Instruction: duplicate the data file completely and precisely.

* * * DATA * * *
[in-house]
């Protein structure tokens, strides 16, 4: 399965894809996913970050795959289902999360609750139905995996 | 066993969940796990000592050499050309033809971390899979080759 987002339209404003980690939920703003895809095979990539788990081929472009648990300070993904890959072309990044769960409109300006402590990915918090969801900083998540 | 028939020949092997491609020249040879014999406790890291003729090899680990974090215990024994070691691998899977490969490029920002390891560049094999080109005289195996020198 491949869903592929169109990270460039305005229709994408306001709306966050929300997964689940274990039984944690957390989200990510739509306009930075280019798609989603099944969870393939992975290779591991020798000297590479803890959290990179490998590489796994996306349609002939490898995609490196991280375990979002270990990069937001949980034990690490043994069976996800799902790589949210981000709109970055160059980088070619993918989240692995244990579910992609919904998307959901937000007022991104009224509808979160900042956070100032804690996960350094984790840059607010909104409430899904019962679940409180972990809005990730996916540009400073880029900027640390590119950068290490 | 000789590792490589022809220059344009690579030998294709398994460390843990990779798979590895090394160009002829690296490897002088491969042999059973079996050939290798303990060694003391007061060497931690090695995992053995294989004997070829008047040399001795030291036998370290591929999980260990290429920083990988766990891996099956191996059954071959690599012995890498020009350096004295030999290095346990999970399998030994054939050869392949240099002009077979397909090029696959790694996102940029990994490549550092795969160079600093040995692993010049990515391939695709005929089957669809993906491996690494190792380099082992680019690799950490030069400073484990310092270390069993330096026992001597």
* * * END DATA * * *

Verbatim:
[in-house]
């Protein structure tokens, strides 16, 4: 399965894809996913970050795959289902999360609750139905995996 | 066993969940796990000592050499050309033809971390899979080759 987002339209404003980690939920703003895809095979990539788990081929472009648990300070993904890959072309990044769960409109300006402590990915918090969801900083998540 | 028939020949092997491609020249040879014999406790890291003729090899680990974090215990024994070691691998899977490969490029920002390891560049094999080109005289195996020198 491949869903592929169109990270460039305005229709994408306001709306966050929300997964689940274990039984944690957390989200990510739509306009930075280019798609989603099944969870393939992975290779591991020798000297590479803890959290990179490998590489796994996306349609002939490898995609490196991280375990979002270990990069937001949980034990690490043994069976996800799902790589949210981000709109970055160059980088070619993918989240692995244990579910992609919904998307959901937000007022991104009224509808979160900042956070100032804690996960350094984790840059607010909104409430899904019962679940409180972990809005990730996916540009400073880029900027640390590119950068290490 | 000789590792490589022809220059344009690579030998294709398994460390843990990779798979590895090394160009002829690296490897002088491969042999059973079996050939290798303990060694003391007061060497931690090695995992053995294989004997070829008047040399001795030291036998370290591929999980260990290429920083990988766990891996099956191996059954071959690599012995890498020009350096004295030999290095346990999970399998030994054939050869392949240099002009077979397909090029696959790694996102940029990994490549550092795969160079600093040995692993010049990515391939695709005929089957669809993906491996690494190792380099082992680019690799950490030069400073484990310092270390069993330096026992001597």